Rep. Conaway statement on sequester
“While the ways the sequester cuts federal spending are in no way preferable or efficient, we cannot afford to do nothing.”
U.S. Representative K. Michael Conaway (R-Texas) issued the following statement on today’s sequester deadline:
“The House of Representatives, which comprises one-half of one-third of the branches of the federal government, has passed two bills to mitigate the effects of the sequester and make smart choices on where spending can be cut. We’ve waited on the president and the Democrat-controlled Senate to act, and their inaction is why the sequester is kicking in.
“While the ways the sequester cuts federal spending are in no way preferable or efficient, we cannot afford to do nothing. Spending must be reduced. Our growing deficit and debt cannot be ignored any longer. The only action less preferable than the implementation of these cuts would be to allow the status quo to continue in Washington.
“However, in the process of cutting spending, we cannot allow the administration to get away with presenting false choices to the American people. Saying no to the president’s tax hikes does not have to result in drastic cuts to essential services, such as the U.S. Department of Agriculture’s plan to furlough Food Safety and Inspection Service meat inspectors. Indiscriminately furloughing federal meat inspectors would severely damage the availability of American meat products and drive up prices.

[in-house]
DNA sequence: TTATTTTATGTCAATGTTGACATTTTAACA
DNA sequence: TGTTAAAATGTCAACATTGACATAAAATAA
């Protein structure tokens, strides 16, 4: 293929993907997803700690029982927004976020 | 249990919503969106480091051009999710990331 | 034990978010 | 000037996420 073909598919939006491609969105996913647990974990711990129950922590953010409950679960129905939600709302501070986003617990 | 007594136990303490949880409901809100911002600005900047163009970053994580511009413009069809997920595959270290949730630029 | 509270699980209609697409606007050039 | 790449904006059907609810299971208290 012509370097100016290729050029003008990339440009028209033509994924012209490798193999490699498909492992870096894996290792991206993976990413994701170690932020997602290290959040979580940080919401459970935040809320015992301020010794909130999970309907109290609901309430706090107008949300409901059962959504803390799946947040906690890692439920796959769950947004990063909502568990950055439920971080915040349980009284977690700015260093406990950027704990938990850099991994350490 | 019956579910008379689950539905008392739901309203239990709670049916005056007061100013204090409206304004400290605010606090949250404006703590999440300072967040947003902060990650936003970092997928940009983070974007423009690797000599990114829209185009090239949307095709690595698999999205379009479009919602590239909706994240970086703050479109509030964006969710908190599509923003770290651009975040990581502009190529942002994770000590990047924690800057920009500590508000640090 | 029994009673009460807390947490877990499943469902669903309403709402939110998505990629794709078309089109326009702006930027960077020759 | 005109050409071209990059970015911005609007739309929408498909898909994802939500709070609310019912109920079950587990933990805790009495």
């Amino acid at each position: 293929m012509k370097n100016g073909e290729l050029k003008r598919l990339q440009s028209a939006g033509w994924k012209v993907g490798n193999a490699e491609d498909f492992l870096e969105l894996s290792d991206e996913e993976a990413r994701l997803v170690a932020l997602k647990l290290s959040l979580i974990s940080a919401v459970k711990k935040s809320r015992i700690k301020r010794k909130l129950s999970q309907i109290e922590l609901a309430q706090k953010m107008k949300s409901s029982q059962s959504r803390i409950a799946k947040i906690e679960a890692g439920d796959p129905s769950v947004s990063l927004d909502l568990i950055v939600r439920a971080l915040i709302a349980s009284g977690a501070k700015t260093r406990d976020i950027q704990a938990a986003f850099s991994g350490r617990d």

“Essential services should not be threatened to make a political point, and I am extremely disappointed with the administration for perpetrating fear mongering. Sequestration is estimated to cut just more than 1 percent of fiscal year 2013’s overall federal budget. I urge the administration and agency leaders to work with the House to identify wasteful spending and to create a more efficient and fiscally responsible federal government.”
The two House-passed bills from the 112th Congress are:
H.R. 5652, the Sequester Replacement Reconciliation Act, which would replace sequestration cuts to defense and discretionary spending with cuts to mandatory spending programs. Mandatory spending programs are the main driver of the deficit.
H.R. 6684, the Spending Reduction Act of 2012, which would offset the sequestration cuts to defense and non-defense discretionary spending with much-needed reforms to entitlement programs. Entitlements currently consume more than 60 percent of the federal budget, a percentage that is expected to only increase in coming years.